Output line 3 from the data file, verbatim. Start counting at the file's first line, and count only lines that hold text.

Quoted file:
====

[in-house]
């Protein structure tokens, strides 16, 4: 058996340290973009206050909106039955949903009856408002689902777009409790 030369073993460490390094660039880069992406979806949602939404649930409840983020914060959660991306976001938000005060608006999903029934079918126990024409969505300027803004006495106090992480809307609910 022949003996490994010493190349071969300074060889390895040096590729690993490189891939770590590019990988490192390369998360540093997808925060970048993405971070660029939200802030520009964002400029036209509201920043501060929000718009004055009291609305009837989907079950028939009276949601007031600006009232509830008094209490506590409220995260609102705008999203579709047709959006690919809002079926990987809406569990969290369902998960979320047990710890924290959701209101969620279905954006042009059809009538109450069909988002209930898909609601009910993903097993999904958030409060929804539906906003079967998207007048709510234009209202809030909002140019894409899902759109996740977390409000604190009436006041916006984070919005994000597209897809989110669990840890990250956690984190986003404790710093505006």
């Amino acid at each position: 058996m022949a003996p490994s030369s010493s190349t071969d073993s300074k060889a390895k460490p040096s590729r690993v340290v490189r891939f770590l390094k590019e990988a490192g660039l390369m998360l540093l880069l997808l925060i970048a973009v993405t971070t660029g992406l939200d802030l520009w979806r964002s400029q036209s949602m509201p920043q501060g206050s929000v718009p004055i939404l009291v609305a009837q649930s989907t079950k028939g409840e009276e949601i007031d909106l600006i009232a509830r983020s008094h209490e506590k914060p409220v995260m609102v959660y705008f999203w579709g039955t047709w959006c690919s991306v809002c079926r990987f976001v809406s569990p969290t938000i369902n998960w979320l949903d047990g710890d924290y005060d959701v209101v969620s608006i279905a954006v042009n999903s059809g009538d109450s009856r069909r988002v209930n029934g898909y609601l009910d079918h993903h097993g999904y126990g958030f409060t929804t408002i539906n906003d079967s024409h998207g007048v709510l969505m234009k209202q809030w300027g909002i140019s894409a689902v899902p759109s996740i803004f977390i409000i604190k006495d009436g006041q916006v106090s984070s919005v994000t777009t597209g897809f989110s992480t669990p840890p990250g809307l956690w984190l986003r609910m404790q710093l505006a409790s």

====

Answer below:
């Amino acid at each position: 058996m022949a003996p490994s030369s010493s190349t071969d073993s300074k060889a390895k460490p040096s590729r690993v340290v490189r891939f770590l390094k590019e990988a490192g660039l390369m998360l540093l880069l997808l925060i970048a973009v993405t971070t660029g992406l939200d802030l520009w979806r964002s400029q036209s949602m509201p920043q501060g206050s929000v718009p004055i939404l009291v609305a009837q649930s989907t079950k028939g409840e009276e949601i007031d909106l600006i009232a509830r983020s008094h209490e506590k914060p409220v995260m609102v959660y705008f999203w579709g039955t047709w959006c690919s991306v809002c079926r990987f976001v809406s569990p969290t938000i369902n998960w979320l949903d047990g710890d924290y005060d959701v209101v969620s608006i279905a954006v042009n999903s059809g009538d109450s009856r069909r988002v209930n029934g898909y609601l009910d079918h993903h097993g999904y126990g958030f409060t929804t408002i539906n906003d079967s024409h998207g007048v709510l969505m234009k209202q809030w300027g909002i140019s894409a689902v899902p759109s996740i803004f977390i409000i604190k006495d009436g006041q916006v106090s984070s919005v994000t777009t597209g897809f989110s992480t669990p840890p990250g809307l956690w984190l986003r609910m404790q710093l505006a409790s």